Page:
Bloodroot salve is an herbal preparation made with bloodroot, a plant native to eastern North America. This herb has a history of use by Native Americans in traditional treatments, primarily for skin conditions, and it is sold at health food stores and through herbalists. People should be very careful about how they use bloodroot salve, however, and consulting a doctor before use is strongly recommended as it is contraindicated in some patients, such as pregnant women and people with glaucoma.
This herb is an escharotic, meaning that when applied to the skin, it causes a black scab to form. It contains a number of compounds with cytotoxic or cell-killing effects, which is why it has historically been recommended to treat skin growths. Some traditional treatments for things like warts and moles suggest applying bloodroot salve to the site, allowing it to sit for 24 hours, and then rinsing it off and repeating the application until the scab forms and then drops away, taking the skin growth with it.
People should be aware that bloodroot salve is very strong, and it can cause significant skin damage because its caustic effects are indiscriminate. While the goal may be to remove a discoloration or growth, it can end with significant scarring. Bloodroot salve has also been known to eat through bone and cartilage; applications to the nose, for example, have sometimes ended in damage to the nose so severe that plastic surgery is required.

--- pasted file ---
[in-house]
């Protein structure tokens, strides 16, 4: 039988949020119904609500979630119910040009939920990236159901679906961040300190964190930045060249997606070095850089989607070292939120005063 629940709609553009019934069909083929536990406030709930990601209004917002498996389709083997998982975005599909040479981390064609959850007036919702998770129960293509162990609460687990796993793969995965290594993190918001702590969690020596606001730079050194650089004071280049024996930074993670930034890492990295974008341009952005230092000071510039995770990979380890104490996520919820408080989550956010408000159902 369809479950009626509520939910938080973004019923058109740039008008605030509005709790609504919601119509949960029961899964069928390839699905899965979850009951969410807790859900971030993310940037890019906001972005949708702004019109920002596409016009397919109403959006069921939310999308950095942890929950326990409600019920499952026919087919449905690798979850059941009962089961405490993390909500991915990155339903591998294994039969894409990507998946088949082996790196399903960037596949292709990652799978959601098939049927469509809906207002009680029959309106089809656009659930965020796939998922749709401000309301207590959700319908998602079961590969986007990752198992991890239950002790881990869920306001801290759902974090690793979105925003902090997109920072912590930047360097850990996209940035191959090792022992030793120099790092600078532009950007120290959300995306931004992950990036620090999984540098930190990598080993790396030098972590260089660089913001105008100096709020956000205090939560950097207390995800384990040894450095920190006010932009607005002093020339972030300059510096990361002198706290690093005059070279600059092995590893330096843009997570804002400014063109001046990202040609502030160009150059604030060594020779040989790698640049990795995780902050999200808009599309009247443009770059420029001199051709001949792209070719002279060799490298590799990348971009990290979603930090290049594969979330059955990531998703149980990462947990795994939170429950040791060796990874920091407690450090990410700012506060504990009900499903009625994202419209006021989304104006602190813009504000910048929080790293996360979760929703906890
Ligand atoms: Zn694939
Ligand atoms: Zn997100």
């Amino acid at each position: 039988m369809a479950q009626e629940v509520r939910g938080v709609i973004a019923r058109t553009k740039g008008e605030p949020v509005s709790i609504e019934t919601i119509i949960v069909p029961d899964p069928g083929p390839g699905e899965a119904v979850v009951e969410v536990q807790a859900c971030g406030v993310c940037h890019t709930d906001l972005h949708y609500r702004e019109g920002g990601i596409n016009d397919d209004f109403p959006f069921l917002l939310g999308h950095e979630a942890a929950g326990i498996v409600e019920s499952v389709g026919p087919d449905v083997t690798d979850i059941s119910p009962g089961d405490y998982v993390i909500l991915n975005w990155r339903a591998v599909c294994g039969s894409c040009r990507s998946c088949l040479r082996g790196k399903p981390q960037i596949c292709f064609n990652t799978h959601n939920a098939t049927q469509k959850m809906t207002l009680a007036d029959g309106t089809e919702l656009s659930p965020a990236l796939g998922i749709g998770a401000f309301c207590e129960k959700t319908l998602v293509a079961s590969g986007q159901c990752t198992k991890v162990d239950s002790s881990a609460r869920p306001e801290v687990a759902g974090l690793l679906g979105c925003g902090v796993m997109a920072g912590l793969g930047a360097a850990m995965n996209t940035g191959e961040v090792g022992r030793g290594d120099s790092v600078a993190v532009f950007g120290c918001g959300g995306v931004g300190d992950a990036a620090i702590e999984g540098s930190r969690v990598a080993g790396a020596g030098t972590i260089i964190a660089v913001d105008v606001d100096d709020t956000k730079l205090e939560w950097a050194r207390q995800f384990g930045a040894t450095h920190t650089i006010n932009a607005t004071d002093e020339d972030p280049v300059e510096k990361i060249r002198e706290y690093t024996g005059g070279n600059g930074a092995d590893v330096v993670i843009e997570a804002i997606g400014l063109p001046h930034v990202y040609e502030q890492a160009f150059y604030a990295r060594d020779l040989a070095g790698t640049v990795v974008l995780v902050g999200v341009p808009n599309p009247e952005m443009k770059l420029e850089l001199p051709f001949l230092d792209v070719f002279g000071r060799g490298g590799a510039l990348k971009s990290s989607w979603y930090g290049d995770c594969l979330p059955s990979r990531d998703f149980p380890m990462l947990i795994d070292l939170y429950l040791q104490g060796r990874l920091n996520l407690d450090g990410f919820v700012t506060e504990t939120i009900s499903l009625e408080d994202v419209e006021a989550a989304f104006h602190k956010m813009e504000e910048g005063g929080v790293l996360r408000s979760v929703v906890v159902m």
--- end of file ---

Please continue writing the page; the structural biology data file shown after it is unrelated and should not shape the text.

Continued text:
This product is also marketed for cancer, although usually care is taken in the marketing language to avoid running afoul of regulations by government agencies which protect consumers from medications which have not been thoroughly tested. Using bloodroot salve for cancer treatment is not recommended. While minor surface skin cancers may be removed with bloodroot salve, the scarring left behind is more significant than the scars left by surgery and other techniques which can be used to remove the cancer.
In addition, when using bloodroot salve, it is impossible to know if the margins of the cancer have been cleared. This salve may leave cancer cells behind, and they can spread. Furthermore, although some practitioners claim that the salve acts as a drawing salve to pull cancer cells out of the body and destroy them, this has not been successfully replicated in any laboratories; a melanoma which metastasizes to other areas of the body, for example, cannot be treated with bloodroot salve.